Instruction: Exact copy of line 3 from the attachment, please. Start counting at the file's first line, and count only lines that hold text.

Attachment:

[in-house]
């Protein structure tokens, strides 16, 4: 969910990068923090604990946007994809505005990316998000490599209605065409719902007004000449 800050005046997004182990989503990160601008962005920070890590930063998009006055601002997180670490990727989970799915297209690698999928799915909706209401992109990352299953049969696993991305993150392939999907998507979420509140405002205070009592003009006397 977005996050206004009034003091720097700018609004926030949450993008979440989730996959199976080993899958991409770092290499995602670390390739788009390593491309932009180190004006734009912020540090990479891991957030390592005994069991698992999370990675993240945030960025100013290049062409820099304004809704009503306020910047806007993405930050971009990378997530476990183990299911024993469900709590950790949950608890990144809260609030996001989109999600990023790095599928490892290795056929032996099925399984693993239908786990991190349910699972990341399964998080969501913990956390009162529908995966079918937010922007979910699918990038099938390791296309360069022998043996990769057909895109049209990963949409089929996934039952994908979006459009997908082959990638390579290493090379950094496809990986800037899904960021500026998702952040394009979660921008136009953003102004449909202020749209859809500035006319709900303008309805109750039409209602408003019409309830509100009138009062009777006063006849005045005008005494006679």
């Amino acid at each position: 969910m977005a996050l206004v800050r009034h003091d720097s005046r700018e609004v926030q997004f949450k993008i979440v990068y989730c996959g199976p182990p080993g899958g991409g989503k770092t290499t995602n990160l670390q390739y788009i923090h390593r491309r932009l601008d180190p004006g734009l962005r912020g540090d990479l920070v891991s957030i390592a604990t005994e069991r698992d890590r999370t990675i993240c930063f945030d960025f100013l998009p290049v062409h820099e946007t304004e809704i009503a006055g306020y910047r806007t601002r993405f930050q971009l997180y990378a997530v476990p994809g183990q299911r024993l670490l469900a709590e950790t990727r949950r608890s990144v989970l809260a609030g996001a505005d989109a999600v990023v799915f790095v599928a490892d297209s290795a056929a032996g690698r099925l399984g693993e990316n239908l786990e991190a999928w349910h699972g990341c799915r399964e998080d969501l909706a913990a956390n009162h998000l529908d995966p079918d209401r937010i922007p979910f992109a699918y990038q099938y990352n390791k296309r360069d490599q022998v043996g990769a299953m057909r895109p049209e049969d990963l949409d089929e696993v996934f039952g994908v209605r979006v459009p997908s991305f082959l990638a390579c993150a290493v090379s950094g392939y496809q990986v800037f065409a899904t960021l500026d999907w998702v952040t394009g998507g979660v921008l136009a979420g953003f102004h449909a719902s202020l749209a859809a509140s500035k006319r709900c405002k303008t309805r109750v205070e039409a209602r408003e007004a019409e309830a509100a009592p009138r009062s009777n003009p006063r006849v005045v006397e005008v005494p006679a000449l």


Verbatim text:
């Amino acid at each position: 969910m977005a996050l206004v800050r009034h003091d720097s005046r700018e609004v926030q997004f949450k993008i979440v990068y989730c996959g199976p182990p080993g899958g991409g989503k770092t290499t995602n990160l670390q390739y788009i923090h390593r491309r932009l601008d180190p004006g734009l962005r912020g540090d990479l920070v891991s957030i390592a604990t005994e069991r698992d890590r999370t990675i993240c930063f945030d960025f100013l998009p290049v062409h820099e946007t304004e809704i009503a006055g306020y910047r806007t601002r993405f930050q971009l997180y990378a997530v476990p994809g183990q299911r024993l670490l469900a709590e950790t990727r949950r608890s990144v989970l809260a609030g996001a505005d989109a999600v990023v799915f790095v599928a490892d297209s290795a056929a032996g690698r099925l399984g693993e990316n239908l786990e991190a999928w349910h699972g990341c799915r399964e998080d969501l909706a913990a956390n009162h998000l529908d995966p079918d209401r937010i922007p979910f992109a699918y990038q099938y990352n390791k296309r360069d490599q022998v043996g990769a299953m057909r895109p049209e049969d990963l949409d089929e696993v996934f039952g994908v209605r979006v459009p997908s991305f082959l990638a390579c993150a290493v090379s950094g392939y496809q990986v800037f065409a899904t960021l500026d999907w998702v952040t394009g998507g979660v921008l136009a979420g953003f102004h449909a719902s202020l749209a859809a509140s500035k006319r709900c405002k303008t309805r109750v205070e039409a209602r408003e007004a019409e309830a509100a009592p009138r009062s009777n003009p006063r006849v005045v006397e005008v005494p006679a000449l």